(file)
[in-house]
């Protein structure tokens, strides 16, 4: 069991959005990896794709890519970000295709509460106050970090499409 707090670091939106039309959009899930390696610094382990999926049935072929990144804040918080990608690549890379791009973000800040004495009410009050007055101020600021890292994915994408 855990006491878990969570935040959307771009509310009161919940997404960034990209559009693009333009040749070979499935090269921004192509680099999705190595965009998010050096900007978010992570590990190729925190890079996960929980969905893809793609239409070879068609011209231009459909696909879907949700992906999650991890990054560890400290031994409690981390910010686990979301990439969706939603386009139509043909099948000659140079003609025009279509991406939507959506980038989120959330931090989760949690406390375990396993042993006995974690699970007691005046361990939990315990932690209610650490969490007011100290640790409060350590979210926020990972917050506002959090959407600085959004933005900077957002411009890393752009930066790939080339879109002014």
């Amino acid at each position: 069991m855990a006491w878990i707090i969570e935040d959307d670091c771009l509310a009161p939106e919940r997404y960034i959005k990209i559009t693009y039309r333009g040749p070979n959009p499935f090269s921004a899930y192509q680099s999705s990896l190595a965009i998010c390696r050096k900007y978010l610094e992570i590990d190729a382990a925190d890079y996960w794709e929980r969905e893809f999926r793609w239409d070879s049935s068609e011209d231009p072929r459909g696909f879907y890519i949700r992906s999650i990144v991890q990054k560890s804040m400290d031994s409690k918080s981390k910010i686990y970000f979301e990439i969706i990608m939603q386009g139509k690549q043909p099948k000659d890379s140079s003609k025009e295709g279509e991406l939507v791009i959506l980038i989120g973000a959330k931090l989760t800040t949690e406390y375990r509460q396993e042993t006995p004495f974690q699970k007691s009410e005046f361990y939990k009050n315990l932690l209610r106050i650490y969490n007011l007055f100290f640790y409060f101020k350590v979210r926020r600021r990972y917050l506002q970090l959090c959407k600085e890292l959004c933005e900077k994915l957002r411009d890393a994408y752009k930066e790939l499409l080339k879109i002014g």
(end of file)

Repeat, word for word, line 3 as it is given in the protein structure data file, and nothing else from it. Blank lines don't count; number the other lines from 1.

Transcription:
């Amino acid at each position: 069991m855990a006491w878990i707090i969570e935040d959307d670091c771009l509310a009161p939106e919940r997404y960034i959005k990209i559009t693009y039309r333009g040749p070979n959009p499935f090269s921004a899930y192509q680099s999705s990896l190595a965009i998010c390696r050096k900007y978010l610094e992570i590990d190729a382990a925190d890079y996960w794709e929980r969905e893809f999926r793609w239409d070879s049935s068609e011209d231009p072929r459909g696909f879907y890519i949700r992906s999650i990144v991890q990054k560890s804040m400290d031994s409690k918080s981390k910010i686990y970000f979301e990439i969706i990608m939603q386009g139509k690549q043909p099948k000659d890379s140079s003609k025009e295709g279509e991406l939507v791009i959506l980038i989120g973000a959330k931090l989760t800040t949690e406390y375990r509460q396993e042993t006995p004495f974690q699970k007691s009410e005046f361990y939990k009050n315990l932690l209610r106050i650490y969490n007011l007055f100290f640790y409060f101020k350590v979210r926020r600021r990972y917050l506002q970090l959090c959407k600085e890292l959004c933005e900077k994915l957002r411009d890393a994408y752009k930066e790939l499409l080339k879109i002014g």